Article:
I would like to know why one of the biggest Canadian companies is a penny stock? I’m a noob when it comes to the stock market i’m trying to understand the reason. could it be because it tries to attract any type of investor?

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    3 Responses to “why is bombardier a penny stock?”

    1. underexposed... on May 2nd, 2013 5:15 am

      well it is on the high side of being a penny stock.

      As far as why, it is not because they position themselves there, after all it is the share holder buying and selling that decides what the share price is and the consensus is that the stock is it is worth $4 and change now.

      looking at this chart it has had a decent run from the lows of 2009 until August 2011

      And its dividend has been maintained throughout.

      One problem is its debt load of between $6-4Billion each year. They are in an industry that competes for the BIG orders of aircraft and trains…I think the recreational vehicle aspect was spun off years ago.

      As a result the demands for money and costs of getting these few orders are difficult. Right now I would expect such large orders are fewer given the state of the economy. for a large company by Canadian standards they are still relatively small internationally with a market cap of only about $5million.

      It has nothing to do with the company though…they don’t control the share price

    2. sdb on May 3rd, 2013 3:00 pm

      given the number of shares comprising the company, investors agree what each share is worth.

      the company controls only how many shares exist. With more shares, each share is worth a little bit less. Or with fewer shares, each worth more. The company could buy their own shares and essentially destroy them, or they could create and issue more shares. Or they could split shares (e.g. 2 for 1 or 3 for 2 or 10 for 9 or whatever they want) to create more for everyone, but each one worth less at the same ratio. Or do a reverse split to reduce shares and increase value of each.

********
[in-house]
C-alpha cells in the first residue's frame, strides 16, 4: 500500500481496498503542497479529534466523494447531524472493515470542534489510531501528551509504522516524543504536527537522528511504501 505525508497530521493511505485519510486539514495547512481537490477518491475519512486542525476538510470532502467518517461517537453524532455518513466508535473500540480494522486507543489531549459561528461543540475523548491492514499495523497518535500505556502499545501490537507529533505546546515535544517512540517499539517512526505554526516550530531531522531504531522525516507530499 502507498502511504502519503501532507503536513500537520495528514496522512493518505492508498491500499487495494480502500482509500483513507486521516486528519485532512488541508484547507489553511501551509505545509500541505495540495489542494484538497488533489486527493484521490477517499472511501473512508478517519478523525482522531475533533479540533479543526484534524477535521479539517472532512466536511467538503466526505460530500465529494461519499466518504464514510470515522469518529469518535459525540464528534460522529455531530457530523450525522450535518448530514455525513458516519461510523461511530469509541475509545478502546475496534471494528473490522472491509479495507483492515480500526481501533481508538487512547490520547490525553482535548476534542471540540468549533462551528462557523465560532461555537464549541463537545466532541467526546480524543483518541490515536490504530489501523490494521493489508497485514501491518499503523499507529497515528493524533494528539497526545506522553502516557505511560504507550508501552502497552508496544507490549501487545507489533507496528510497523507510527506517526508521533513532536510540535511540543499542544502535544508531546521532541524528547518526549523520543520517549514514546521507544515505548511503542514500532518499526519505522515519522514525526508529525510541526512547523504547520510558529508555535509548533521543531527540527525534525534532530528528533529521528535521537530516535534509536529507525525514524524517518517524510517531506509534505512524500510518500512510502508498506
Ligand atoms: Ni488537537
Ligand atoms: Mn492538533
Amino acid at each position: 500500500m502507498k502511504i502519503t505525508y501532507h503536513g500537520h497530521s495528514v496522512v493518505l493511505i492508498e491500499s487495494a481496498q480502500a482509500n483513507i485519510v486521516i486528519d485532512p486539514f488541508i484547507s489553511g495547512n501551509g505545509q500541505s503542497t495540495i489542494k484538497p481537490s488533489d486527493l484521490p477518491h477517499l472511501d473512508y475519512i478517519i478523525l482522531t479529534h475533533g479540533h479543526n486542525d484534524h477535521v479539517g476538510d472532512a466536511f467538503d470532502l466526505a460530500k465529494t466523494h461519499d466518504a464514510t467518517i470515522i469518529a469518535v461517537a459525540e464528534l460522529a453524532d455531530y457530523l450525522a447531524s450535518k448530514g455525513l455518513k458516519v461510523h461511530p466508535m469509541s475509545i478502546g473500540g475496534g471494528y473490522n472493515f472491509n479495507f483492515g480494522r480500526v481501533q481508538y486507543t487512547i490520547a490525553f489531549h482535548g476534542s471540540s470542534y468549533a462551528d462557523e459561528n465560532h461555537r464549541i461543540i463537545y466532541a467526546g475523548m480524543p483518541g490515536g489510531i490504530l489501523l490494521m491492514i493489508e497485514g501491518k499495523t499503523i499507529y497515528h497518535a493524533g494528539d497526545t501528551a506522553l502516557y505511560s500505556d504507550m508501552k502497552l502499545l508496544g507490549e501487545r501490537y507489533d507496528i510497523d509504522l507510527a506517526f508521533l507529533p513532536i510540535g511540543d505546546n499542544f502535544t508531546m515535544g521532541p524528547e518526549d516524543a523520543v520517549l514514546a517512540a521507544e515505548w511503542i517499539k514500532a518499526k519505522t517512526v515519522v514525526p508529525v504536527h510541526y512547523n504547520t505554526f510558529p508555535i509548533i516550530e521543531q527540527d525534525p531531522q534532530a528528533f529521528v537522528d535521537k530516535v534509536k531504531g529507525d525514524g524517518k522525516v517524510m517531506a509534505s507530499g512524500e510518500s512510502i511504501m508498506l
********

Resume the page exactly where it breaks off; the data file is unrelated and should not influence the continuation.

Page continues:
but don’t forget that investors tend to be moody and fickle. They change their opinion of value all day everyday the market is open. No matter what the company does, the stock price will change, not always rationally. E.g. A stock buyback is generally considered a good thing and price tends to go up more than math would predict. But not always. A reverse split also reduces shares, but is generally considered a bad thing, so the share price tends to go up less than math would predict (actually it is set to the correct calculated value, but then the negative perception drives it down). But not always.

    3. MVD34 on May 5th, 2013 2:12 am

      The short answer is that you can’t call everything that trades OTC or on the Pink Sheets a penny stock. Most things are, but one of the biggest exceptions are foreign stocks.

      The piece you might be missing is that Bombardier is listed on the Toronto Exchange (TSE). That is it’s “home.” So it isn’t really a penny stock in the truest sense of the idea. The OTC listing is for the convenience of the American market.

      Several very large foreign companies trade that way: Nestle and Deutsche Telekom come quickly to my mind.